Sunday concluded the third and final round of discussions between the two Libyan parliamentary chambers, in Egypt. Manul chief Stephanie Williams mediated the talks. A snub for the American.
Four months. This is the time that the House of Representatives (HoR) and the High Council of State (HCS) - the two Libyan parliamentary chambers - have already taken to decide on the constitutional framework for the next elections. Discussions that Egypt hosted, and that the special representative of the Secretary General of the United Nations, Stephanie Williams, wanted to frame.
In the end, these discussions did not lead to any tangible results. The head of Manul multiplied the announcements, first ensuring that there were only “a few details to settle” so that the discussions finally ended and the date of the elections was announced.
This Monday, change of tone. She explained that at the end of the last meetings in Cairo, even if "the Joint Committee reached a broad consensus on the contentious articles of the draft Libyan Constitution", “differences persist on the measures governing the transition period leading to the elections”.
In other words, it is a failure. Stephanie Williams contented herself with calling on the presidents of the two parliamentary chambers – Aguila Salah and Khaled al-Michri – to meet within the next ten days “to resolve the outstanding issues”.
Stephanie Williams in the hot seat?
The American seems to have learned nothing from the failures of her past mediations. Brussels, Paris, Casablanca, Cairo or even Tripoli… Salah and al-Michri met eleven times, and never agreed on anything. Whether it's elections, the legitimacy of the government, the new Constitution… The representatives of eastern and western Libya seem eternally irreconcilable.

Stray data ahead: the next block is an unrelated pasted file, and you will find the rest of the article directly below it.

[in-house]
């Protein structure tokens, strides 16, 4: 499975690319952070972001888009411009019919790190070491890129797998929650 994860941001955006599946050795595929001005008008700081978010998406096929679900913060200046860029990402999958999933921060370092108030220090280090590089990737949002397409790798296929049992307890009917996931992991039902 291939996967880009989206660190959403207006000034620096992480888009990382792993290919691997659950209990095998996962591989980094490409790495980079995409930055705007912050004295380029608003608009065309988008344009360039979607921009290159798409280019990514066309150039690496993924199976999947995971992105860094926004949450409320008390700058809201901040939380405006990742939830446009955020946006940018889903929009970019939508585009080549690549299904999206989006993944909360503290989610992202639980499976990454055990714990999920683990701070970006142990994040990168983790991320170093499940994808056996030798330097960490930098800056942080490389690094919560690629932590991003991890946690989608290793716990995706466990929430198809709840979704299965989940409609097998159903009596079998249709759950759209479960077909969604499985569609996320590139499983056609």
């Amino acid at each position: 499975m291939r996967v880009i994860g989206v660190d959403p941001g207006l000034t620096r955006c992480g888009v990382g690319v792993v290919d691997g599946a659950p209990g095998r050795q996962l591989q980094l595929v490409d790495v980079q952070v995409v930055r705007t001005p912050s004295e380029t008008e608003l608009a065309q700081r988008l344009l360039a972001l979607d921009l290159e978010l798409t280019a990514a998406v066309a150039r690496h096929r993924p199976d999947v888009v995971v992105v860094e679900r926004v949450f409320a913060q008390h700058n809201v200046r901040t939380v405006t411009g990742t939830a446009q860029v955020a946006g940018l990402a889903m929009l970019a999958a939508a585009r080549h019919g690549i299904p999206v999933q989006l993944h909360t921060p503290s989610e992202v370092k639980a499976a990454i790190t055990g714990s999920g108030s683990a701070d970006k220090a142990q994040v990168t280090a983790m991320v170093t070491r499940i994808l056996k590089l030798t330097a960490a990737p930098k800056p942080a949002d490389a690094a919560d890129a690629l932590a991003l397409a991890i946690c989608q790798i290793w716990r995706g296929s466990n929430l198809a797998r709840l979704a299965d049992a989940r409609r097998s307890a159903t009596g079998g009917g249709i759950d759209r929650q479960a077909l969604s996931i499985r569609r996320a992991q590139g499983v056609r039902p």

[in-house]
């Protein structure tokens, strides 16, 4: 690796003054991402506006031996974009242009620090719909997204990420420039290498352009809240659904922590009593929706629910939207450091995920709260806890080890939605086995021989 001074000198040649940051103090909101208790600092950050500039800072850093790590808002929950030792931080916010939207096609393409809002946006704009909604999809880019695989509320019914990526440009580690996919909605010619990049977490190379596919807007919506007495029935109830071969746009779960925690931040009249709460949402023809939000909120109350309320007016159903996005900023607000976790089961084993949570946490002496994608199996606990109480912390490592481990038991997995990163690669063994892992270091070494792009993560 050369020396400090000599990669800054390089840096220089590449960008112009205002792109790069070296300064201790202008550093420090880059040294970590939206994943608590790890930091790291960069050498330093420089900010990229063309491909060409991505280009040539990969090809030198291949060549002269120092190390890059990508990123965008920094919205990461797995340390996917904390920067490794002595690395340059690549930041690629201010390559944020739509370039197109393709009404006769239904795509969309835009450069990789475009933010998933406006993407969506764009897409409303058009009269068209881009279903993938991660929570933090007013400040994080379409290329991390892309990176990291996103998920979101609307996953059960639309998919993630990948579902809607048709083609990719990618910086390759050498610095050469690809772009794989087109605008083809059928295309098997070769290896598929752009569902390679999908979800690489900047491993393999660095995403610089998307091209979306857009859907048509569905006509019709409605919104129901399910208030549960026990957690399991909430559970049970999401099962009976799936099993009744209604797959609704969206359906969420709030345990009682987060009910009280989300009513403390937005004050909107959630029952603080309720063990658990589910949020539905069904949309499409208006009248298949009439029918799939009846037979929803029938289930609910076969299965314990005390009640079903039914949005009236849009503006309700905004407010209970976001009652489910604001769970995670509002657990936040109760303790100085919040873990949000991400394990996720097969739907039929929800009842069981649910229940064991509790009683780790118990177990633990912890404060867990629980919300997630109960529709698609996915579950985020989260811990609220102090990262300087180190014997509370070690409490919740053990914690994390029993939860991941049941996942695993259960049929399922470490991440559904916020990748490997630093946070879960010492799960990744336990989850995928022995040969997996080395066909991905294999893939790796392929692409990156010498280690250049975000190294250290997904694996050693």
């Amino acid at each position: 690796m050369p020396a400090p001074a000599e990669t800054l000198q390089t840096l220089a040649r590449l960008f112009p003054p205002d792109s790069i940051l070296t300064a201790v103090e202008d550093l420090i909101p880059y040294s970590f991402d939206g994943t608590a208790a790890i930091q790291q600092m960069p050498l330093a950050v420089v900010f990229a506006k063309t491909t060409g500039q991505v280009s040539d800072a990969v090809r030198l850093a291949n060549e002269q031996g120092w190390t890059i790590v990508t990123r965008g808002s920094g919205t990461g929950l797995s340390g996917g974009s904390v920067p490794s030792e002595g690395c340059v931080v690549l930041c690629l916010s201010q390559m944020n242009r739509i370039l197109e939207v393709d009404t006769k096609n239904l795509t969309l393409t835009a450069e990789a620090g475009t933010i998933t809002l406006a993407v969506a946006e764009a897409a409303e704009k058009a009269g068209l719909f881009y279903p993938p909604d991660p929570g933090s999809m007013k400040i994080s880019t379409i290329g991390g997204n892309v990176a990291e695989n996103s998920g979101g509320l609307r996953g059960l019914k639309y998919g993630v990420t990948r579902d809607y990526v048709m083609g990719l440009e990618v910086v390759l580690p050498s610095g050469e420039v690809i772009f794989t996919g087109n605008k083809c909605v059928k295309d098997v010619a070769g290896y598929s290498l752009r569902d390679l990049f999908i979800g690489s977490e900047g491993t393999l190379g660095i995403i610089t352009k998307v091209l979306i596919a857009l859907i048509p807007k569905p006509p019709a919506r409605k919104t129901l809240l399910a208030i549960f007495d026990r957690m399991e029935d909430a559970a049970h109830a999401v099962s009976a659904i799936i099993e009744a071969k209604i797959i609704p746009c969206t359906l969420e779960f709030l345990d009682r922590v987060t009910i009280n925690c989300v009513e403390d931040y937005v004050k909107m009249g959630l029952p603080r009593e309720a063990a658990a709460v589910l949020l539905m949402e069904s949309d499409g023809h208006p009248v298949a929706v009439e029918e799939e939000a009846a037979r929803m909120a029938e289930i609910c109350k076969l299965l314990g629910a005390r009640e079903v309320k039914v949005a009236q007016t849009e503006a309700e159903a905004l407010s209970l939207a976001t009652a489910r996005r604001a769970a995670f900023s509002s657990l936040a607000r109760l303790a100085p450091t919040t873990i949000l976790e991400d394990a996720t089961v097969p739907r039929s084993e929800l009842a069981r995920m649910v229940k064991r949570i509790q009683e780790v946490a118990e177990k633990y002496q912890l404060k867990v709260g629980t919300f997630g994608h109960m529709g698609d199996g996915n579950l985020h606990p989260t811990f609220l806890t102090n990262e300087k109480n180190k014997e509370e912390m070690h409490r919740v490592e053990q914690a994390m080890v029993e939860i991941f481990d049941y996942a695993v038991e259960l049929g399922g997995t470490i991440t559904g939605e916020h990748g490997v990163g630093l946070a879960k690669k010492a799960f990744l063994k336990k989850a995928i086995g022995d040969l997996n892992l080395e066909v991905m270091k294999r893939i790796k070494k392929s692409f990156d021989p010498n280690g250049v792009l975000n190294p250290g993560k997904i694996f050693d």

A disappointment for Stephanie Williams, who has only a few days ahead of her to quickly settle this file. The international parties that have intervened to bring al-Mishri and Salah back to the talking table will then have to bypass parliamentarians to speak directly with rival prime ministers Abdel Hamid Dbeibah and Fathi Bachagha, or Khalifa Haftar in the latter's place.
The parties in question are Turkey, Algeria, the United Arab Emirates (UAE) and Egypt. The respective diplomacies of these countries have taken a step back to give Stephanie Williams this last chance. But what transpires from the statements is that the American does not inspire confidence in the leaders of the four countries. Algeria and Egypt, for example, have been urging African countries to field candidates to succeed Williams for weeks.
Mohammed el-Menfi advocates Lebanese governance
On the other hand, last Sunday, the Libyan Presidential Council, led by Mohammed el-Menfi, announced that its plan for national reconciliation was ready. This project was to be finalized before the last date of the postponed elections last December. This is a legal framework of governance which, according to sources from the Journal de l'Afrique, takes the Lebanese Constitution as an example. "El-Menfi will propose this Thursday, June 23, a system of governance reserving positions in the government and parliament for people from each region of Libya," a source told us.
However, can such a system of tribalo-geographical power sharing convince all the living forces of Libya? The Presidential Council already applies something similar. If el-Menfi and his two deputies get along relatively well, governing a Libya, in the grip of chaos, is significantly different from playing an unofficial diplomatic role.
The proof, while el-Menfi is trying to find an intra-Libyan solution to the political crisis, his deputy for Tripolitania Abdullah al-Lafi has asked for help from… the European Union (EU). Indeed, al-Lafi received the EU ambassador to Libya, José Sabadell, to ask him for “technical assistance” to implement the national reconciliation project. Al-Lafi also met Aguila Salah and Khaled al-Mishri over the weekend.
On the African side, Congolese Foreign Minister Jean-Claude Gakosso was received on Monday by Prime Minister Dbeibah, then by his Libyan counterpart Najla Mangoush in Tripoli. The diplomat hailed the “massive role” of the African Union in reconciliation in Libya. One would almost wonder what Mangoush is talking about exactly.